I wrote this post for Rethinking Information Careers a couple of years ago, but just found myself in a conversation on this topic with several former students about to graduate. So I thought it might be useful to revisit this issue for all of those about to complete their degrees and start the job search…I hope it’s helpful!
Recently I had an opportunity to work with a young woman who had just graduated from an MLIS program. She was unsure of how to proceed with her job search given the precarious job market for librarians (and everybody else).
This young woman had never worked in a library before, and, like many of us when we complete our degrees, wanted to get a job in the same town where her university was located. But the reality is that with little or no library experience and facing the stiff competition that comes in an area flooded with fellow MLIS graduates, this young woman’s job prospects would be dim at best.
In fact, probably her best opportunities lie in a direction often avoided if not dismissed by recent grads: working for a library in Smalltown, USA.
Subtitled “Define and Create Your Success,” this recent and welcome addition to the collection of LIS career books is a delightfully personal compendium of advice from two of the profession’s most respected and experienced practitioners: Ulla de Stricker and Jill Hurst-Wahl. Both have worked in a wide variety of information roles throughout their careers, and bring that breadth of experience (and lessons learned) to the handbook.
One of the fastest ways to get the inside skinny on career success is to work with a wise and caring mentor – or mentors. But the success of a mentoring relationship depends as much on your personal “match” with your mentor as on his or her knowledge.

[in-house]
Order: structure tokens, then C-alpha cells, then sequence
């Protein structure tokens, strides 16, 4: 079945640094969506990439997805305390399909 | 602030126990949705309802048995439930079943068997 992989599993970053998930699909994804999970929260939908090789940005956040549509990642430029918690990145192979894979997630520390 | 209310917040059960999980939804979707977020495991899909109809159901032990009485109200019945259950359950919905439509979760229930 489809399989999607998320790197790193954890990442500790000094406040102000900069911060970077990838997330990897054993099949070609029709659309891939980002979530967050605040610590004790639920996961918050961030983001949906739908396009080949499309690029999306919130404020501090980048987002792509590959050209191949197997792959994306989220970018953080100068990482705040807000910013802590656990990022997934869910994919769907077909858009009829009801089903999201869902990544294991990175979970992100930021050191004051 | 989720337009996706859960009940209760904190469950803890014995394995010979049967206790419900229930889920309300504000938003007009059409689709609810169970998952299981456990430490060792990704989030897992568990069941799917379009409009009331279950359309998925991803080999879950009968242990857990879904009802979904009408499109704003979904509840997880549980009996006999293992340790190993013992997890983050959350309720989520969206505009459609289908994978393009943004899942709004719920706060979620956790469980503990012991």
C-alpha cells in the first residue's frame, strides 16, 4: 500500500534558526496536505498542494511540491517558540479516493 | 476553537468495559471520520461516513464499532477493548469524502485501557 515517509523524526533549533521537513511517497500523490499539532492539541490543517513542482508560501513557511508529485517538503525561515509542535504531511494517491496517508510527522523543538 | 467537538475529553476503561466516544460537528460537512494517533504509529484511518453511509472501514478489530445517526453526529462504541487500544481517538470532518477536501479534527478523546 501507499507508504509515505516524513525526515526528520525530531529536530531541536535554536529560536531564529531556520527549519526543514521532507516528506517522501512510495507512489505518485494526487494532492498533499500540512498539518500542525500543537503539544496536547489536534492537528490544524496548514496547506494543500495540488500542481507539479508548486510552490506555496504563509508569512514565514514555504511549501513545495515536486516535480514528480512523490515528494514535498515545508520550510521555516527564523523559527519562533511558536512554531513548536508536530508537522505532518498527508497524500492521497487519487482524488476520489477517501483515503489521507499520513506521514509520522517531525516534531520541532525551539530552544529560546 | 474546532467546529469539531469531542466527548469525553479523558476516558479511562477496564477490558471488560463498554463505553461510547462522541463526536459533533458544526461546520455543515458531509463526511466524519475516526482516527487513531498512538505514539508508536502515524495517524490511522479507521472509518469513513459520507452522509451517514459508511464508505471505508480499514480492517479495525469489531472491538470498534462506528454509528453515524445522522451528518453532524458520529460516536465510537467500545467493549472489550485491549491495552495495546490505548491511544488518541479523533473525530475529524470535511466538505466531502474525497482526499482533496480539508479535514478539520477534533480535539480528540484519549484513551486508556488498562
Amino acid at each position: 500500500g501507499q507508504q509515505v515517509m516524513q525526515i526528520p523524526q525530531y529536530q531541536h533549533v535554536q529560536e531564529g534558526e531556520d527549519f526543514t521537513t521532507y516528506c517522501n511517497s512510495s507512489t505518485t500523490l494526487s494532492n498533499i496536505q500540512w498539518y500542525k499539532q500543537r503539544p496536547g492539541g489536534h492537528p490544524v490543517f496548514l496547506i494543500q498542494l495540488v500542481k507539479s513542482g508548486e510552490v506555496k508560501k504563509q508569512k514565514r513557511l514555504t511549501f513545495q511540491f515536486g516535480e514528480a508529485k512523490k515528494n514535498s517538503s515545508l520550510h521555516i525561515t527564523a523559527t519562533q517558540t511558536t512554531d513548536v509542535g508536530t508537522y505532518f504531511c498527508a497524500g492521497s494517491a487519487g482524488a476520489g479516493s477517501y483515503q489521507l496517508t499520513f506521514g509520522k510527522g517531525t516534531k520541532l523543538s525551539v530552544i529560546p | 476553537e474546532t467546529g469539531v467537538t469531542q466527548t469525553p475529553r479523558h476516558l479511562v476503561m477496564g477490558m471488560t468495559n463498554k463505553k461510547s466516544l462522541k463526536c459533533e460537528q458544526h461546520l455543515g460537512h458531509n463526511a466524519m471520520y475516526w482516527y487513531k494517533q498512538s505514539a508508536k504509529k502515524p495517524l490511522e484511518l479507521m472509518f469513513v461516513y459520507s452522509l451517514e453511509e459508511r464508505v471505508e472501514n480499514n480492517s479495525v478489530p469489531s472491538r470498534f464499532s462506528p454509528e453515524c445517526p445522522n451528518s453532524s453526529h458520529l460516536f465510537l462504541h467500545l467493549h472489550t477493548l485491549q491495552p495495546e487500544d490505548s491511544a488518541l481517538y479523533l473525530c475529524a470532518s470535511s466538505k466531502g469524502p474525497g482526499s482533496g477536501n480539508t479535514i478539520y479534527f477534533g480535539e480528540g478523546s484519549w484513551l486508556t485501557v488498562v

What should you look for when considering potential mentors?
Ah, where was I before all hell broke loose, which is another way of saying before I started teaching this past fall? The double whammy of teaching my alternative LIS careers course for the University of Denver and then the holidays means that it’s been an embarrassingly long time since I last posted.
Perfect timing for a New Year’s resolution to be a more diligent blogger, yes? Maybe, maybe not.
Creating a dynamic career is often a mix of good luck, hard work, and an ability to position yourself smack in the middle of the “path of opportunity” – that spot where cool new things are happening, and someone needs to take charge. If that’s where you’d like to be, consider the following four actions to get things moving:
In fact, I think he completely missed the mark with his “There are no second acts in American lives” remark. On the contrary, we are completely capable of reinventing ourselves – and our careers – on an ongoing basis.
Sometimes it happens just by accident. You start out doing one job, and then you end up being the person who just happens to be good at that new thing that needed to be done, and your career takes off heading in a new direction. Or you volunteer for a project and then realize that you not only love the new work you’re doing, you’re also pretty darn good at it – so you keep doing it. Or you’re promoted into a position that at first feels way over your head but then ends up being a perfect match for your growing professional skills. In each instance, you’re reinventing your career.
Other times, however, reinventing yourself – creating that next act – becomes a purposeful choice. Perhaps you’ve simply outgrown the job you’ve been in for years, and are ready to explore the question of what type of work or work environment might re-engage you. Or perhaps a change in your job (new boss? new leadership? new expectations? new mission?) has left you feeling like it’s time to consider other, more rewarding, options. Or perhaps your personal circumstances have changed, so that what worked for you previously no longer meets your requirements.
For whatever reason, you’re ready to reinvent your career.